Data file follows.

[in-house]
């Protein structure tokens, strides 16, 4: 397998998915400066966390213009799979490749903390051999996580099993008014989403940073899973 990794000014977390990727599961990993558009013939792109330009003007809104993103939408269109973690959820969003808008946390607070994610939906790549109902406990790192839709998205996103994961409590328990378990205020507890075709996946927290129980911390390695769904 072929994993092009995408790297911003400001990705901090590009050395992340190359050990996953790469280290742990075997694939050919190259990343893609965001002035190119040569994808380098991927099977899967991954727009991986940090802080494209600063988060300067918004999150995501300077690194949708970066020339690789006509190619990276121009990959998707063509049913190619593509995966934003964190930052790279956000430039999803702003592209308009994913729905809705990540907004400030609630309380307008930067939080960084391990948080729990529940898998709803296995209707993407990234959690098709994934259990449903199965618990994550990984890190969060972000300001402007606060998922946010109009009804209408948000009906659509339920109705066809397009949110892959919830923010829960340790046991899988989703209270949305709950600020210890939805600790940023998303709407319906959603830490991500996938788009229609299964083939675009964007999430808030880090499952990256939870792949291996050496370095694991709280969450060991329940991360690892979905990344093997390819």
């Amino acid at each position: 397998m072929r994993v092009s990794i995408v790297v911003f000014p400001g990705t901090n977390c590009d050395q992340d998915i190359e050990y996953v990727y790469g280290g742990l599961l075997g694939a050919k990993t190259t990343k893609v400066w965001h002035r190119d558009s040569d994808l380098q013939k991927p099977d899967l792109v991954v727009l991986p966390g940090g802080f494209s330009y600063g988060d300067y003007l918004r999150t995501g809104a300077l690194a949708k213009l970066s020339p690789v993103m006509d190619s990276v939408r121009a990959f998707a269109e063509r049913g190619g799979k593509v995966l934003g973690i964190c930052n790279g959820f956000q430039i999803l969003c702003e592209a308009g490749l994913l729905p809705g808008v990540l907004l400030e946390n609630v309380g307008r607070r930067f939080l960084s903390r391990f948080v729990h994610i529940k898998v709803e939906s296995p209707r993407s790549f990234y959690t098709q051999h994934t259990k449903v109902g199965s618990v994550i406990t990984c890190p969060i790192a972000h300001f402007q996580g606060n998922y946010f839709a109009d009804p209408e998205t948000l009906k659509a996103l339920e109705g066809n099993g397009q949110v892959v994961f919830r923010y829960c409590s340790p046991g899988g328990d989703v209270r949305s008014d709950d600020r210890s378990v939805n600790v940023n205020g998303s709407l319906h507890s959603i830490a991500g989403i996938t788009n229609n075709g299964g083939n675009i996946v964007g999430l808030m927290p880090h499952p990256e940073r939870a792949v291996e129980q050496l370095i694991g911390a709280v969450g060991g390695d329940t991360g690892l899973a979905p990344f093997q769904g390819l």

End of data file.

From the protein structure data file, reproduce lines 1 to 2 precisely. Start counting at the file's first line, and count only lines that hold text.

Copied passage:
[in-house]
């Protein structure tokens, strides 16, 4: 397998998915400066966390213009799979490749903390051999996580099993008014989403940073899973 990794000014977390990727599961990993558009013939792109330009003007809104993103939408269109973690959820969003808008946390607070994610939906790549109902406990790192839709998205996103994961409590328990378990205020507890075709996946927290129980911390390695769904 072929994993092009995408790297911003400001990705901090590009050395992340190359050990996953790469280290742990075997694939050919190259990343893609965001002035190119040569994808380098991927099977899967991954727009991986940090802080494209600063988060300067918004999150995501300077690194949708970066020339690789006509190619990276121009990959998707063509049913190619593509995966934003964190930052790279956000430039999803702003592209308009994913729905809705990540907004400030609630309380307008930067939080960084391990948080729990529940898998709803296995209707993407990234959690098709994934259990449903199965618990994550990984890190969060972000300001402007606060998922946010109009009804209408948000009906659509339920109705066809397009949110892959919830923010829960340790046991899988989703209270949305709950600020210890939805600790940023998303709407319906959603830490991500996938788009229609299964083939675009964007999430808030880090499952990256939870792949291996050496370095694991709280969450060991329940991360690892979905990344093997390819």